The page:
Of words that cleave the world. And hummingbirds



SOMEONE else’s dreams: Hortense (Leah Harvey) and Celia (Shiloh Coke) in a scene from ‘Small Island’. Photograph by Brinkhoff-Moegenburg, courtesy

A TALE OF hate, love and the indignity of war, Small Island is one of those massive narratives that should enjoy the kind of classic currency of Margaret Mitchell’s Gone with the Wind. With the fabulous Leah Harvey as Hortense, the intense eye to the storm of the stage production of this rollicking yarn of big choices and small bruises, the work is a total masterpiece: it is available on demand for free through the National Theatre at Home’s youtube channel until Wednesday 24 June. My View regrets the lateness of this review in the brief season of the work.

But this is not only Hortense’s story. Taking you from the windy colonised byways of Kingston, Jamaica to the narrow sidewalks and narrower people of London, around the Second World War, it’s a tale of great dreams and even bigger disappointments. It contains a rich kernel of survival in all of it, and while there are many bloodcurdling tears, the work never stoops to utter maudlin. Also featuring the extraordinary Aisling Loftus as Queenie Bly, the work is woven around audio-visual projection that takes the lid off what a theatre with a developed audio-visual capacity should feel like. There is a moment with a ship. And another with a storm in which you will feel your hair damp and your pulse racing, as you stand in the presence of the conjured thing.

The cast is threaded through its motions in a stage that has engineered moments of elevation and disappearance completely perfect in their coordination, feeding into the serpentine charisma of the story with an exactitude that plays with humour and specificity. And it is here where you will encounter cameos of the ilk of Aunt Dorothy (Beatie Edney), she of confectionery heritage and Arthur (David Fielder), the little old man with World War One shell shock but a heart of gold. It’s also here where you fleetingly meet Celia (Shiloh Coke), Hortense’s ebullient friend who stands vulnerable to Hortense’s hunger for life.

And then there is Gilbert (Gershwyn Eustache Jr). An evolved mix of traditional male dignity and reliability in a dapper and life-worn frame, Eustache is perfectly cast as the oft hapless male lead with dreams of his own and hurts he must stomach in silence.

Ultimately, this is a work which like Ukutshona ko Mendi, directed by Mandla Mbothwe in 2017, portrays the brutal realities that meet loyal soldiers who fight in a western war, but who happen to be black-skinned. It’s about social justice and love and crude racism and the promises of warm, honey-coloured skin. Also featuring the child performers Keira Chansa and Shaquahn Crowe in extraordinarily emotionally complicated roles, the work is redolent with Jane Eyre, seen some weeks ago in this platform: its narrative lines are bold and clear and the cast is used and moved and taught to fight in a way which never betrays those lines of clarity. The legibility of this beautiful work is king. It’s another priceless gift from the National Theatre at Home.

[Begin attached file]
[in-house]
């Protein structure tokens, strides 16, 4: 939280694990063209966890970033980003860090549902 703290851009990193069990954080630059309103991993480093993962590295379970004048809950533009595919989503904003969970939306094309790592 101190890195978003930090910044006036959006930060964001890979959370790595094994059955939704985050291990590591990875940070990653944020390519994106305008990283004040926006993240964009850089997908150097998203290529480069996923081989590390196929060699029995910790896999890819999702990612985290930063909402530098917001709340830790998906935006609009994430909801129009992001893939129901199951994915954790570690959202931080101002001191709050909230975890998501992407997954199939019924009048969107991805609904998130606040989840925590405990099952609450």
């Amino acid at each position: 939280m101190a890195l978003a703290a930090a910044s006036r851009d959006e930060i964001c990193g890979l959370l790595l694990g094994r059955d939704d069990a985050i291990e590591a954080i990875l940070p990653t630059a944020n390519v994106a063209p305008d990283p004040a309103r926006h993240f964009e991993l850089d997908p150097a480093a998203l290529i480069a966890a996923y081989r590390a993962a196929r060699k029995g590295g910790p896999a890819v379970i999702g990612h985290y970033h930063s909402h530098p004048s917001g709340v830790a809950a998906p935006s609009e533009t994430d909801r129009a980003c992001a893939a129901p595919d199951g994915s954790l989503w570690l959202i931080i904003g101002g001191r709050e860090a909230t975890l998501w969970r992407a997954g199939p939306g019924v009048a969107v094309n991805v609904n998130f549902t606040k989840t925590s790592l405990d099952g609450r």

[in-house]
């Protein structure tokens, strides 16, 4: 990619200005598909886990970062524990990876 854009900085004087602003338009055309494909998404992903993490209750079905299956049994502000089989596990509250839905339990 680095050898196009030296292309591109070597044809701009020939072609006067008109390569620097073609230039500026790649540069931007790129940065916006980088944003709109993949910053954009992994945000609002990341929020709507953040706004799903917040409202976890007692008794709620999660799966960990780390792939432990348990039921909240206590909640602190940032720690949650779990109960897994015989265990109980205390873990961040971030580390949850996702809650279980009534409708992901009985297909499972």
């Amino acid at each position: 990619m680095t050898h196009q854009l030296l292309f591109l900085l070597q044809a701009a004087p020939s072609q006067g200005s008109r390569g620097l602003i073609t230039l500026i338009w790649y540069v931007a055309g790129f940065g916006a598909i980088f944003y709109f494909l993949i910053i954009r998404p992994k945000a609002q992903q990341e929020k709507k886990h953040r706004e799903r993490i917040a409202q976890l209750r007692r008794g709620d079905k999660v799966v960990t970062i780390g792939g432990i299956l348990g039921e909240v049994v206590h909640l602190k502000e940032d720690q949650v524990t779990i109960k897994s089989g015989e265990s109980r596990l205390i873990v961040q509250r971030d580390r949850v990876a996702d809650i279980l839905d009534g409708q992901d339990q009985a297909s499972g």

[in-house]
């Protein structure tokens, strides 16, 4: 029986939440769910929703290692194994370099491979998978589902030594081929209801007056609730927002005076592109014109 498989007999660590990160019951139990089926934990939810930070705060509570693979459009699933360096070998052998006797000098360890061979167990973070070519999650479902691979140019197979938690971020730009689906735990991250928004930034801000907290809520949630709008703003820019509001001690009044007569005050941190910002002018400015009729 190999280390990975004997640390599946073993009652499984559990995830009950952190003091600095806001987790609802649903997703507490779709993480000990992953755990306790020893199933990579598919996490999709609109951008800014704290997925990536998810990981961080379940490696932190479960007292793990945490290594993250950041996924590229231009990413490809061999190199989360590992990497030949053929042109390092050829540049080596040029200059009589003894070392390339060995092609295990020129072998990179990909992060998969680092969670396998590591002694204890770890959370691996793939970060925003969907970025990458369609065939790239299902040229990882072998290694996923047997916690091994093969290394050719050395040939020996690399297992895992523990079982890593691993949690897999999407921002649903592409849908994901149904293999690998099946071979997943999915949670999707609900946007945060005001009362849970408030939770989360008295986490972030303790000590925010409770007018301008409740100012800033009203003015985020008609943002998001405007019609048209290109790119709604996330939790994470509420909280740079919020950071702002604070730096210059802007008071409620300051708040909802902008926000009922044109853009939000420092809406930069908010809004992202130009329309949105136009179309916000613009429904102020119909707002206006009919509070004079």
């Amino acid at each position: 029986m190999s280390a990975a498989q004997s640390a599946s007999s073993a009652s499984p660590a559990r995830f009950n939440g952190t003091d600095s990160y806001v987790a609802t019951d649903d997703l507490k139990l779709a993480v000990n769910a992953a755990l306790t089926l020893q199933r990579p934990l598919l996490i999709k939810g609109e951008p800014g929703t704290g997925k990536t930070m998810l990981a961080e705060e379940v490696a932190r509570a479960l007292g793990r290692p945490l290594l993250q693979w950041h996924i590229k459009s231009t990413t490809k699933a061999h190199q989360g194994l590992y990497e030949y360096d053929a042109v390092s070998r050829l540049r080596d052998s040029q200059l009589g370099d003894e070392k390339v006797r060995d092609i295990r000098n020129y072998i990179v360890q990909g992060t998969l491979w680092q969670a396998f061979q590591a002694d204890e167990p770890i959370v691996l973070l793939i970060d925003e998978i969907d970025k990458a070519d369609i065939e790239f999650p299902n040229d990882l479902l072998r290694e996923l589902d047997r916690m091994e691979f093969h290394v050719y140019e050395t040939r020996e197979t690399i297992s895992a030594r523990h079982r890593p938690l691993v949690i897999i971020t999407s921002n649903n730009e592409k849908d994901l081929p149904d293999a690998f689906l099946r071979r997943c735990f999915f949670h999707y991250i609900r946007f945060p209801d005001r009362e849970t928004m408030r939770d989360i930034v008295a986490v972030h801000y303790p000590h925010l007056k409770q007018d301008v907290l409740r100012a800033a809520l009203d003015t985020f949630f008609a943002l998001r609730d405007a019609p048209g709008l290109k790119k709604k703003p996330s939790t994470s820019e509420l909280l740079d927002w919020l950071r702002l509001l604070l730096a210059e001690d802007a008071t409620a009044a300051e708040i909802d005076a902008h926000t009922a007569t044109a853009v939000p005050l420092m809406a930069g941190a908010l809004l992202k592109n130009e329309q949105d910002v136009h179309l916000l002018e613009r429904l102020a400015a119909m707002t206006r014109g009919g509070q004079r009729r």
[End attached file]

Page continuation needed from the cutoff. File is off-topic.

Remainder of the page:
• Small Island is adapted for stage by Helen Edmundson, based on the eponymous novel of Andrew Levy and directed by Rufus Norris for the Olivier theatre in London, in 2019. Directed for screen by Tony Grech-Smith, it is performed by a cast headed by CJ Beckford, Paul Bentall, Jacqueline Boatswain, Phoebe Frances Brown, Chereen Buckley, Keira Chansa, Cavan Clarke, Shiloh Coke, Shaquahn Crowe, Beatie Edney, Gershwyn Eustache Jr, Adam Ewan, David Fielder, Amy Forrest, Leah Harvey, John Hastings, Stephanie Jacob, Sandra James-Young, CJ Johnson, Natey Jones, Trevor Laird, Rebecca Lee, Aisling Loftus, Johann Myers, Daniel Norford and Andrew Rothney. Produced and presented by the National Theatre Live at Home, it features creative input by Katrina Lindsay (production design), Jon Driscoll (projection), Benjamin Kwasi Burrell (composer and musical direction), Ian Dickinson (sound), Coral Messam (movement), Kate Waters (fight choreography), Giuseppe Cannas (wigs, hair and makeup), Hazel Holder (dialect coach), Isabella Odoffin and Verity Naughton (casting) and Laura Cubitt (puppetry). It broadcasts for free until 25 June on the National Theatre’s youtube channel

1 reply »

Leave a Reply